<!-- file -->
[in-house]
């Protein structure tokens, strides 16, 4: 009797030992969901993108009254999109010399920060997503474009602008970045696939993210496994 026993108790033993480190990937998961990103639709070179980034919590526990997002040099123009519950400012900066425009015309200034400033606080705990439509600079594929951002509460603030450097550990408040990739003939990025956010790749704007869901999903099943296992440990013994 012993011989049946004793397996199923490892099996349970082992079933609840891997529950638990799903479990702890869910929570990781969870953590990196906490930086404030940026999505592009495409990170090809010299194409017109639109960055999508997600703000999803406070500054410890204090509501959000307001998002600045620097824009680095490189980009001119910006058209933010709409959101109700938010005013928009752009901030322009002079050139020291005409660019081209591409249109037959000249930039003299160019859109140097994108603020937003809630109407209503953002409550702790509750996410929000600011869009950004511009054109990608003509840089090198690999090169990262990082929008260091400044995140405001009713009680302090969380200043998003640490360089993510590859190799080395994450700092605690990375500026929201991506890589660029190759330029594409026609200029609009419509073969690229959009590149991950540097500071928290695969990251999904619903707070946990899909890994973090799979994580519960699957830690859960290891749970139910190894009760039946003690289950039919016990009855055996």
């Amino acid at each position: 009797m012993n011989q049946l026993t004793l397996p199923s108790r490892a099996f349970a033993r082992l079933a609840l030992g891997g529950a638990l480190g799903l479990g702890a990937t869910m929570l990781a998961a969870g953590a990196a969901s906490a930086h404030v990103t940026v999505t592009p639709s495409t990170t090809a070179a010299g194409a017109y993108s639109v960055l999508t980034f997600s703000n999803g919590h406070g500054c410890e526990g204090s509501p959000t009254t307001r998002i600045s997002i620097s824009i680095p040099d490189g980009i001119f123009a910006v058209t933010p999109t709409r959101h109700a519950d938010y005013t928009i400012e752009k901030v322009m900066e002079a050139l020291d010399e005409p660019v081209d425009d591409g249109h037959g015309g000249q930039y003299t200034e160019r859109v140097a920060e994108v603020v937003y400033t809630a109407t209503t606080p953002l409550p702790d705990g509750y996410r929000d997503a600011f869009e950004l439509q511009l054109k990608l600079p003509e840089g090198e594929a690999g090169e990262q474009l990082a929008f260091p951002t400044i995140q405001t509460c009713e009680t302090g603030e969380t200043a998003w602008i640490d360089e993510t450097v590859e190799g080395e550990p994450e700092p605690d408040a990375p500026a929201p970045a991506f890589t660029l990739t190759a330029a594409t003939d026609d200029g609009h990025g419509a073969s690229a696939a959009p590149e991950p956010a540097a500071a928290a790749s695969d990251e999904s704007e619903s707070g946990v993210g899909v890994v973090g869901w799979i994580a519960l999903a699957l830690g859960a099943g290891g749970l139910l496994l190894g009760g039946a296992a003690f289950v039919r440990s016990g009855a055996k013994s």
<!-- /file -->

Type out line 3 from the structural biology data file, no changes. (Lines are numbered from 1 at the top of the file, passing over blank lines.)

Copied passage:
């Amino acid at each position: 009797m012993n011989q049946l026993t004793l397996p199923s108790r490892a099996f349970a033993r082992l079933a609840l030992g891997g529950a638990l480190g799903l479990g702890a990937t869910m929570l990781a998961a969870g953590a990196a969901s906490a930086h404030v990103t940026v999505t592009p639709s495409t990170t090809a070179a010299g194409a017109y993108s639109v960055l999508t980034f997600s703000n999803g919590h406070g500054c410890e526990g204090s509501p959000t009254t307001r998002i600045s997002i620097s824009i680095p040099d490189g980009i001119f123009a910006v058209t933010p999109t709409r959101h109700a519950d938010y005013t928009i400012e752009k901030v322009m900066e002079a050139l020291d010399e005409p660019v081209d425009d591409g249109h037959g015309g000249q930039y003299t200034e160019r859109v140097a920060e994108v603020v937003y400033t809630a109407t209503t606080p953002l409550p702790d705990g509750y996410r929000d997503a600011f869009e950004l439509q511009l054109k990608l600079p003509e840089g090198e594929a690999g090169e990262q474009l990082a929008f260091p951002t400044i995140q405001t509460c009713e009680t302090g603030e969380t200043a998003w602008i640490d360089e993510t450097v590859e190799g080395e550990p994450e700092p605690d408040a990375p500026a929201p970045a991506f890589t660029l990739t190759a330029a594409t003939d026609d200029g609009h990025g419509a073969s690229a696939a959009p590149e991950p956010a540097a500071a928290a790749s695969d990251e999904s704007e619903s707070g946990v993210g899909v890994v973090g869901w799979i994580a519960l999903a699957l830690g859960a099943g290891g749970l139910l496994l190894g009760g039946a296992a003690f289950v039919r440990s016990g009855a055996k013994s």